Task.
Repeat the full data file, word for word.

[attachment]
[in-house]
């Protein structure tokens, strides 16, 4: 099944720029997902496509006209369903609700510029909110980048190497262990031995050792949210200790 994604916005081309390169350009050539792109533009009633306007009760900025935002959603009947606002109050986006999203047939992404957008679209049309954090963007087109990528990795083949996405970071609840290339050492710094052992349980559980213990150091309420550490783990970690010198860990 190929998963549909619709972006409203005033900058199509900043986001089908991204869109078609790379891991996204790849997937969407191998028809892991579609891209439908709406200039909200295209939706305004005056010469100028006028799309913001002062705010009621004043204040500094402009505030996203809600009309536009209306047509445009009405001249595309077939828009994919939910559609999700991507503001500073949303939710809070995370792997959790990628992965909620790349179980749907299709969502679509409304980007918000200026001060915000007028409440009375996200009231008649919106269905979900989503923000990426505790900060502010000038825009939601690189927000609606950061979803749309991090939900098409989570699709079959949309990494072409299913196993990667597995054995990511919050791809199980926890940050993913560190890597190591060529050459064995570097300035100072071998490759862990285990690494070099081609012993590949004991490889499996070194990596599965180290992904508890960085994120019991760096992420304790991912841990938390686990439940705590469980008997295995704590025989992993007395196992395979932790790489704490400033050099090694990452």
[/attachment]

[in-house]
């Protein structure tokens, strides 16, 4: 099944720029997902496509006209369903609700510029909110980048190497262990031995050792949210200790 994604916005081309390169350009050539792109533009009633306007009760900025935002959603009947606002109050986006999203047939992404957008679209049309954090963007087109990528990795083949996405970071609840290339050492710094052992349980559980213990150091309420550490783990970690010198860990 190929998963549909619709972006409203005033900058199509900043986001089908991204869109078609790379891991996204790849997937969407191998028809892991579609891209439908709406200039909200295209939706305004005056010469100028006028799309913001002062705010009621004043204040500094402009505030996203809600009309536009209306047509445009009405001249595309077939828009994919939910559609999700991507503001500073949303939710809070995370792997959790990628992965909620790349179980749907299709969502679509409304980007918000200026001060915000007028409440009375996200009231008649919106269905979900989503923000990426505790900060502010000038825009939601690189927000609606950061979803749309991090939900098409989570699709079959949309990494072409299913196993990667597995054995990511919050791809199980926890940050993913560190890597190591060529050459064995570097300035100072071998490759862990285990690494070099081609012993590949004991490889499996070194990596599965180290992904508890960085994120019991760096992420304790991912841990938390686990439940705590469980008997295995704590025989992993007395196992395979932790790489704490400033050099090694990452």